Duke empowered Paolo Banchero to create from the perimeter and mid-post as well as a decision-maker on the short-roll. This varied usage paired with his gifted ball-handling and self-creation, ambidextrousness and diverse shot diet resulted in an exceptionally balanced shot chart.
He took a little more than a quarter of his shot attempts (25.3-percent) from three. He took 22.9-percent of his shos from the mid-range and 51.8-percent of his shots in the paint — including 25.1-percent of those at the rim).
From deep, Banchero liked to shoot above the break, with 39-percent of his 3-point attempts coming from the top of the key.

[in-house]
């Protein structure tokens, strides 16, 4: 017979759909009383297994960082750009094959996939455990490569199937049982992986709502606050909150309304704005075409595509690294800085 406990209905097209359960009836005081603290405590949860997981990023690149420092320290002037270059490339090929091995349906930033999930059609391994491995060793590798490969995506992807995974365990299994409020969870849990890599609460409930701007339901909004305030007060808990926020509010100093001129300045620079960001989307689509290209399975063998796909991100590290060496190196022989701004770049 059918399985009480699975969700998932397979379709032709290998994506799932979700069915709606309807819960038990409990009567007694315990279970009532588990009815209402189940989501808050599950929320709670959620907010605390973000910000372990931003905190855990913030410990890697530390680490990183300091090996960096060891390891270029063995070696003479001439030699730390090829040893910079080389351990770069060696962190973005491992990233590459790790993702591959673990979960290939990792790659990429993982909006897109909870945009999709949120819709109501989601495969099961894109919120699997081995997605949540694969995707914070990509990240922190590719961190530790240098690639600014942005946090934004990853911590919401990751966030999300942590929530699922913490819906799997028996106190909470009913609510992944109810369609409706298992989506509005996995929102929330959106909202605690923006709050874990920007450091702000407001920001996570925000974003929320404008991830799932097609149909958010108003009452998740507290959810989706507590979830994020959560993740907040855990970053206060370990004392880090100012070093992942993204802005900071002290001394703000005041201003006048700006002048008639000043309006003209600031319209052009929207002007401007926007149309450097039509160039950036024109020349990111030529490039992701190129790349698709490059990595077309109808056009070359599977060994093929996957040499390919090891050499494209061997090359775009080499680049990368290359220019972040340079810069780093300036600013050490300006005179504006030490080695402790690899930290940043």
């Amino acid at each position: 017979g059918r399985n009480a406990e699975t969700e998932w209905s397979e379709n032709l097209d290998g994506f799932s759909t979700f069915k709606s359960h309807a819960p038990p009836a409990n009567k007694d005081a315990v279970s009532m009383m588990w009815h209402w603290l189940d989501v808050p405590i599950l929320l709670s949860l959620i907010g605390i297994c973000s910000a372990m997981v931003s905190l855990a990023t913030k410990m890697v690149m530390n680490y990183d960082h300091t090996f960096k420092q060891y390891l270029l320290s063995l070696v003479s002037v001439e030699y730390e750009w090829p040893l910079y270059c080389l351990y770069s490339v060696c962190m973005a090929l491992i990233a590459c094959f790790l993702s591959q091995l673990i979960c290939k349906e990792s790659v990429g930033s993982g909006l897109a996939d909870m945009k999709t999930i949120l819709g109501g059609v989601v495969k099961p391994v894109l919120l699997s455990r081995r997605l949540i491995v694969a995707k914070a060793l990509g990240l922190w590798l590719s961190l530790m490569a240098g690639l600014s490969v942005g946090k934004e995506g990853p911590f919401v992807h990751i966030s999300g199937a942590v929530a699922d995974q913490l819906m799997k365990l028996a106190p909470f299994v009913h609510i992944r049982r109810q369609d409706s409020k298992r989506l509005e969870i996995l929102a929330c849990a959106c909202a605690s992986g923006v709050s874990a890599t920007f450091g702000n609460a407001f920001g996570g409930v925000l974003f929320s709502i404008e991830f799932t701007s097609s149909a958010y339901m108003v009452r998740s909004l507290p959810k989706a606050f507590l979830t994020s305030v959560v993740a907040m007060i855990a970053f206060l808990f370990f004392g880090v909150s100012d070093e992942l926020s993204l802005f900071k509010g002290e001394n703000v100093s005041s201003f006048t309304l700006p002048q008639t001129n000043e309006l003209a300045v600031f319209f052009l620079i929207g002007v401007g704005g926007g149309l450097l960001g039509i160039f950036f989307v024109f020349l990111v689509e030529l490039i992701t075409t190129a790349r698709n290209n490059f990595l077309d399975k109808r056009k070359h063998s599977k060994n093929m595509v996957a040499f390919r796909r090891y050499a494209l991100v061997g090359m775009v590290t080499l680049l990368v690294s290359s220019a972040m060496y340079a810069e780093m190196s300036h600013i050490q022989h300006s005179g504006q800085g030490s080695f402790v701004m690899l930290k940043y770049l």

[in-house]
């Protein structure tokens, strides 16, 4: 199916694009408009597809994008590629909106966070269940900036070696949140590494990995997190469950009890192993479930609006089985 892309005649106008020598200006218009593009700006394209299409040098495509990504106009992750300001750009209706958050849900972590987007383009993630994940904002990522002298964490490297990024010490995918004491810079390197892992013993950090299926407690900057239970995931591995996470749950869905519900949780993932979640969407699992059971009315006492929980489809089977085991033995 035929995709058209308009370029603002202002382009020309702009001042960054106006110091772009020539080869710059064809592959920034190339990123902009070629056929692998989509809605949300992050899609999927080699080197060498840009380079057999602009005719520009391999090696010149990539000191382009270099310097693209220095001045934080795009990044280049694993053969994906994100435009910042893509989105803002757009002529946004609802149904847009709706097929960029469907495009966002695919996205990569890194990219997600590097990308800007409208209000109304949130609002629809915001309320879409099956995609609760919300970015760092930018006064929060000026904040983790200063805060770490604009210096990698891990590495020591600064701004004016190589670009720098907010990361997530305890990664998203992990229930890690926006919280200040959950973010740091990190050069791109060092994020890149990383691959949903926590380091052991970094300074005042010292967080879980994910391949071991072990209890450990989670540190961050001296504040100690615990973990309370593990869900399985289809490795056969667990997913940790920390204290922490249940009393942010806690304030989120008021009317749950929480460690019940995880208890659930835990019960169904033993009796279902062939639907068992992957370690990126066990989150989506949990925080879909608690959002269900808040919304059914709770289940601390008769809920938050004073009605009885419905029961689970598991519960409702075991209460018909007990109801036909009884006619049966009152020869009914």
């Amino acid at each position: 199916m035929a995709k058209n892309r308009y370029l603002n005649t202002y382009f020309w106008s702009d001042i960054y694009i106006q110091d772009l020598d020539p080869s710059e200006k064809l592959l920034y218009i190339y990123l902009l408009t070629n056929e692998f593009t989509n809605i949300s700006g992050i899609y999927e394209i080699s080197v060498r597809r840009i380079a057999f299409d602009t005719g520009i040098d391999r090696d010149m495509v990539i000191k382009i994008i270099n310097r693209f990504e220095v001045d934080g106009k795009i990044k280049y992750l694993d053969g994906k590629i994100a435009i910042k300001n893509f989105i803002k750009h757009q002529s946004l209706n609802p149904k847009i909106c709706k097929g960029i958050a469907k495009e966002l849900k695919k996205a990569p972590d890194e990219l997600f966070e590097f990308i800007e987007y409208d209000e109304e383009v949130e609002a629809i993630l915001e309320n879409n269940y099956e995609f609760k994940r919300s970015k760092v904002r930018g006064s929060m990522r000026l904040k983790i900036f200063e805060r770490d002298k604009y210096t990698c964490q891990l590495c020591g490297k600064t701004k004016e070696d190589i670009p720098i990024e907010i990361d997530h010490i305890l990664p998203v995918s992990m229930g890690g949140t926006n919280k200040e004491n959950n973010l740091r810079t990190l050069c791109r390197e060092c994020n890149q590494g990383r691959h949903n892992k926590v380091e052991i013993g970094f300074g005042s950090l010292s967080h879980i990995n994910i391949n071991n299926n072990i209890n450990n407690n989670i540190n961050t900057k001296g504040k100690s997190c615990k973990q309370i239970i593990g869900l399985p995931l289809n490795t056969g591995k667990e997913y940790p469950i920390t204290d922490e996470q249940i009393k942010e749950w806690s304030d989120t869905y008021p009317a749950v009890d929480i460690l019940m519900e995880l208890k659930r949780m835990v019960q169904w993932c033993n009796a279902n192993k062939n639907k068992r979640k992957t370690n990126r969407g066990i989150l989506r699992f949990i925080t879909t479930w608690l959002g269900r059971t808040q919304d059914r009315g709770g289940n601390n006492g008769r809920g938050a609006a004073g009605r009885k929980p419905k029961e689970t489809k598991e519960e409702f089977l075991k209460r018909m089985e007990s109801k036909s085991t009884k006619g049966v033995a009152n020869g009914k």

This level of distributive scoring balance is nearly unachievable and wholly unique to Banchero at the top of this class.
At the next level, this skill is a crucial separator for those who succeed in a playoff/end-of-shot-clock setting where teams hope to shut off the faucet.
Frankly, Banchero does not have a single spot to shut off. Most players have counters, but everywhere is his go-to.
His shooting efficiency must continue to improve. His mechanics are typically pretty to watch, but he does have a bit of a mechanical breakdown when he is shooting longer threes. He looks mildly uncomfortable from beyond 25 feet.
Correcting this and instilling confidence will be a focal point for Orlando’s player development team because with an improved shooting output Banchero’s ceiling is astronomical.